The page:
The external costs of the programme were US$5.63 million. The input from government sources was assessed at US$5.43 million and that from the communities valued at US$9.29 million. Thirty per cent of the total population of Myanmar was covered by the programme. It is estimated that around 1.63 million children and 550,000 pregnant women have benefited. The per capita annual costs are estimated at US$1.67 for each child and the same amount for each mother covered (the identical figures are fortuitous). US$0.46 came directly from the communities (the work of assistant nurse midwives, who are community volunteers). This is a remarkably small figure, which indicates that the programme is sustainable and replicable. However, further expansion of coverage depends on the expansion of the health delivery system, as the JNSP in Myanmar is a constituent part of the primary health care system operating in the country.


Selective versus broad approach

Field [4] reviewed nutrition programming from the standpoint of implementation. While acknowledging that the problem of protein-energy malnutrition is embedded in a total ecology of deprivation, he concluded that programmes that involve conceptual and operational complexities are bound to fail. He described "comprehensive planning" as an albatross that inhibits action, however appealing it is intellectually. To these negative factors he added the long time frames, which inevitably lengthen as the programme continues, and unreasonable reliance on beneficiary support and participation. He concluded that far more attention needs to be given in nutrition programmer to "how to do it" rather than just "what to do"-in other words, to implementation.

The JNSP in Myanmar resisted pressure to plan comprehensively. It concentrated on a simple approach mainly within the competence of the Ministry of Health and emphasized implementation rather than planning. This was made possible by the knowledge gained from the situation analysis carried out in advance.

In a later paper, Field [5] concluded that the multisectoral approach to nutrition planning is a mistake. He identified twelve lessons for intersectoral initiatives against malnutrition:

The JNSP in Myanmar was planned and implemented by the health sector with these same considerations.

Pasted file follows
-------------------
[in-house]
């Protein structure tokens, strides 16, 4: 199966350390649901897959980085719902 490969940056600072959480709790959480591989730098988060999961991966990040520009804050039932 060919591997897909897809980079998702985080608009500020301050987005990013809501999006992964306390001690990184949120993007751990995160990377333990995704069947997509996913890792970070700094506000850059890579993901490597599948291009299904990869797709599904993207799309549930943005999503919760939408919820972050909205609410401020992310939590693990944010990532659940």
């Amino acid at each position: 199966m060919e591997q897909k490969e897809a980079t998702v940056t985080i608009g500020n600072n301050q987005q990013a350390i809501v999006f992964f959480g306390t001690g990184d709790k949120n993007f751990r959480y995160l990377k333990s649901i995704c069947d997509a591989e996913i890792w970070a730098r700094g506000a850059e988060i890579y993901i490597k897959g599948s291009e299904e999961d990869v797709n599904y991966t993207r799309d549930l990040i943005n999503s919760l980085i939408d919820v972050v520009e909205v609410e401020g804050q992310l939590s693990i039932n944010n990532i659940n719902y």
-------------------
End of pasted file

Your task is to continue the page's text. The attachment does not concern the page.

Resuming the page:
Berg [6], in a rejoinder to Field's criticism of multisectoral nutrition planning, emphasized that multisectoral analysis was different from multisectoral implementation, and considered that there was no prima facie case for ruling out multisectoral operational efforts. He did, however, acknowledge mistakes in nutrition planning in the past, in particular the presumption that policy people would be concerned with nutrition, a lack of managerial expertise to anchor policies in established interest groups or ministries, and a lack of attention to the ultimate clients. He made a plea for a balance between bottom-up and top-down planning and between intersectoral and intrasectoral planning.

The global management of the JNSP suggested a broad approach in participating countries to achieve the programme objectives of reducing infant and young child mortality and morbidity, improving child growth and development, and improving maternal nutrition. The initial emphasis of the two agencies managing the JNSP was on support for what can be done directly by the health sector, but it also included what the health sector can do indirectly through cooperation with other sectors. They suggested including actions directed at incomes and food prices, food supply, knowledge and attitudes leading to changed family behaviour, the status of women, and health care services. This was a much broader and more multisectoral approach than that chosen by the JNSP programme in Myanmar.

Seventeen countries participated in the JNSP. All except Myanmar and the Caribbean countries chose to concentrate their programme in only a part of the country and, to a greater or lesser extent, to have activities in various sectors. Myanmar, on the other hand, chose a programme virtually confined to the health sector and covering all regions of the country.

Comparison with Tanzania

A useful comparison can be made between the JNSP in Myanmar and that in Tanzania [7]. The Tanzanian programme was confined to the Iringa region, which has about 2.1 million inhabitants. The Myanmar programme covered a population of about 11.7 million. The total external budget in Tanzania (US$5.7 million) was similar to that in Myanmar (US$5.6 million), but the per capita costs were much higher in Tanzania than in Myanmar. In Tanzania, approximately US$8 was spent per child per year from external sources, with a further US$2 from national sources plus US$9 for start-up and expansion. In Myanmar, the total yearly costs per child were much less, about US$1.67. of which US$0.57 per child was from external JNSP inputs. The Tanzanian programme, besides being more expensive, was more comprehensive than that in Myanmar, covering water and environmental sanitation, household food security, and income-generating activities. This befits the emphasis on a comprehensive, though simple, conceptual framework explaining the causes of young child deaths in the project communities, which formed the basis for the selection of activities in Tanzania. None of these areas were tackled by the JNSP in Myanmar.